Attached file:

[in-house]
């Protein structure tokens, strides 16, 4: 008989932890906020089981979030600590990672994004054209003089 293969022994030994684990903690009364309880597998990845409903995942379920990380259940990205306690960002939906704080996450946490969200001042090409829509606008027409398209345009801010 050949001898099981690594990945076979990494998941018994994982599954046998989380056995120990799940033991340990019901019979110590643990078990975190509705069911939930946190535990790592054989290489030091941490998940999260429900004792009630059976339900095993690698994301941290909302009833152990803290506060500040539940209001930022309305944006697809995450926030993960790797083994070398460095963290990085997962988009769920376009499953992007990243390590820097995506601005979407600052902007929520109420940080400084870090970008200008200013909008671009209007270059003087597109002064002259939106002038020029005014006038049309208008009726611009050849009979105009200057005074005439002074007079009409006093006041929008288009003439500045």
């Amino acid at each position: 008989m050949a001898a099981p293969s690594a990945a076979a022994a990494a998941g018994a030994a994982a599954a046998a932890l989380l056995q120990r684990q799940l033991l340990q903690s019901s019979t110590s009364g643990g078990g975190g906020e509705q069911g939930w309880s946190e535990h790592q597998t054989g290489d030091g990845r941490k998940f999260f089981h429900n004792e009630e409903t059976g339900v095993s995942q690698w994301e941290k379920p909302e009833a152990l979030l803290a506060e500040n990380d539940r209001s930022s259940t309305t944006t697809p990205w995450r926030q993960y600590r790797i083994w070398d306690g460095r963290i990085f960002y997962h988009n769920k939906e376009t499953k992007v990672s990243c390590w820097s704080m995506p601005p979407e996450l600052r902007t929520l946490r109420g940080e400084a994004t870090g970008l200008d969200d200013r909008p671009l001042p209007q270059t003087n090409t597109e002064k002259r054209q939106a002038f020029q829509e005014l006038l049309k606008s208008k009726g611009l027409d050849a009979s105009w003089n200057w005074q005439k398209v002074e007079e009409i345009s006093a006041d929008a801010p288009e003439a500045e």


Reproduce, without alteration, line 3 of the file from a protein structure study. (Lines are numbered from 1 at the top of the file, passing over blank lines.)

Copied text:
């Amino acid at each position: 008989m050949a001898a099981p293969s690594a990945a076979a022994a990494a998941g018994a030994a994982a599954a046998a932890l989380l056995q120990r684990q799940l033991l340990q903690s019901s019979t110590s009364g643990g078990g975190g906020e509705q069911g939930w309880s946190e535990h790592q597998t054989g290489d030091g990845r941490k998940f999260f089981h429900n004792e009630e409903t059976g339900v095993s995942q690698w994301e941290k379920p909302e009833a152990l979030l803290a506060e500040n990380d539940r209001s930022s259940t309305t944006t697809p990205w995450r926030q993960y600590r790797i083994w070398d306690g460095r963290i990085f960002y997962h988009n769920k939906e376009t499953k992007v990672s990243c390590w820097s704080m995506p601005p979407e996450l600052r902007t929520l946490r109420g940080e400084a994004t870090g970008l200008d969200d200013r909008p671009l001042p209007q270059t003087n090409t597109e002064k002259r054209q939106a002038f020029q829509e005014l006038l049309k606008s208008k009726g611009l027409d050849a009979s105009w003089n200057w005074q005439k398209v002074e007079e009409i345009s006093a006041d929008a801010p288009e003439a500045e």